Could Kmart CEO Guy Russo’s business savvy mean trouble to customers?
Apparently, when Mr Russo walked through Pitt Street Mall in Sydney, he counted 28 retailers – out of 31 – that were slashing prices by up to 70 per cent.
It’s a model Mr Russo, the boss of Wesfarmers’ discount department stores Target and Kmart, wants to avoid like the plague, reports CWD.
The only outlets that weren’t dramatically discounting on Friday were international retailers H&M, Zara and Uniqlo, he said.
“People can trust their prices,” Mr Russo said. “I think I would still like to sell our prices lower than those three, but be still up with the fashion and the quality that consumers come to expect at Target.”
Mr Russo denied suggestions that Target was getting rid of underwear and clothing brand Bonds as it switched to everyday low pricing from selling products at full prices then aggressively discounting, known as high-low pricing.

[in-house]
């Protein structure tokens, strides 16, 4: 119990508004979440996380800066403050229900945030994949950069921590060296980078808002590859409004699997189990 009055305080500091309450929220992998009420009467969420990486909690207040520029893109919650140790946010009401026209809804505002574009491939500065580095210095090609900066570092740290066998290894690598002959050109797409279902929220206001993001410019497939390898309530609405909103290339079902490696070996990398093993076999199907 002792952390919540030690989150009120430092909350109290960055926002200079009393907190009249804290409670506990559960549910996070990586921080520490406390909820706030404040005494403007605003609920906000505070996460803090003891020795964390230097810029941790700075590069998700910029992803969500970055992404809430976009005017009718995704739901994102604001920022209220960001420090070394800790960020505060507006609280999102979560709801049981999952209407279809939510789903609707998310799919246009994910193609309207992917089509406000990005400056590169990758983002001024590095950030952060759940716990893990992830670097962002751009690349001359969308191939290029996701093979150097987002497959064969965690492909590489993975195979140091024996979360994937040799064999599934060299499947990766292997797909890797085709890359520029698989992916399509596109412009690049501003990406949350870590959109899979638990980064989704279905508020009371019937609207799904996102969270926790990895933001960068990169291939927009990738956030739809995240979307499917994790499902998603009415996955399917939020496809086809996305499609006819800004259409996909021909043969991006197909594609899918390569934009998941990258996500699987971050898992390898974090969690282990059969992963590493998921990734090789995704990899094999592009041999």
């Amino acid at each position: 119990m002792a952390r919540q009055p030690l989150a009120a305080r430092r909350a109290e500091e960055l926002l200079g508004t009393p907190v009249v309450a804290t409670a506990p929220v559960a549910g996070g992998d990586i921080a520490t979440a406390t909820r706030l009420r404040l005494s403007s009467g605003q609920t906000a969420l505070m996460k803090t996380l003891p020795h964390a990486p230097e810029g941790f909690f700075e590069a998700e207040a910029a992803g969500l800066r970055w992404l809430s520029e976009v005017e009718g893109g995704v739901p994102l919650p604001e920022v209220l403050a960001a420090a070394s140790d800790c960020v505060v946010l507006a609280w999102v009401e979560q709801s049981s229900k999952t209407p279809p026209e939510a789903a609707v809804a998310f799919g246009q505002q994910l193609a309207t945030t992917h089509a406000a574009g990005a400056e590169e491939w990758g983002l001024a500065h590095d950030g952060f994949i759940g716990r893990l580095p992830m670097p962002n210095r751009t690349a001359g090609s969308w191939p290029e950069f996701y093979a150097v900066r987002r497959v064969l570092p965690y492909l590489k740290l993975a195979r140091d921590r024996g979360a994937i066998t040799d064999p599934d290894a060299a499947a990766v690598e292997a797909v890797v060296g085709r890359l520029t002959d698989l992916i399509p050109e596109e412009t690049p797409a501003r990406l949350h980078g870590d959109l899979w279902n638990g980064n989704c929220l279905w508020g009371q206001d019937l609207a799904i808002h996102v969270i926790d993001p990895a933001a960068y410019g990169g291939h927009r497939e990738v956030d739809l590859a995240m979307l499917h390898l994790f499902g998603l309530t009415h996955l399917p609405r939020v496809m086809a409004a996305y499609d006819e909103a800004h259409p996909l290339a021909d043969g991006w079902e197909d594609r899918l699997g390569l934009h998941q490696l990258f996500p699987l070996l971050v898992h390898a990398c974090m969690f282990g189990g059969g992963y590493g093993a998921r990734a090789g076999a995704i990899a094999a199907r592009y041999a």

“Bonds is staying with us as long as they are doing the best things for our customers on low prices every day,” Mr Russo said.
“They’re a lovely brand but I am not happy with doing a high-low strategy on pricing with anyone,” he said.
He also insisted that he was not trying to alarm suppliers as Target sought to increase its home-brand sales from levels of between 30 and 40 per cent and ran a magnifying glass over the 50,000 items it sells.
“I’d rather have proper, genuine conversations with our suppliers about our new strategy and give them an opportunity to participate in it,” he said.
Margins will take a back seat to turnover as Target seeks a greater share of the $80 billion market.
“What I’ve told my team is to drop prices, so the prices will drop faster than any discussion that happens with the supplier,” said Mr Russo.
The market share of Australia’s discount department stores have fallen from 2009 and only Kmart is improving its position.
Some think that Mr Russo’s smart business moves will be good for Target as a business but not for customers who enjoy discounts. What do you think?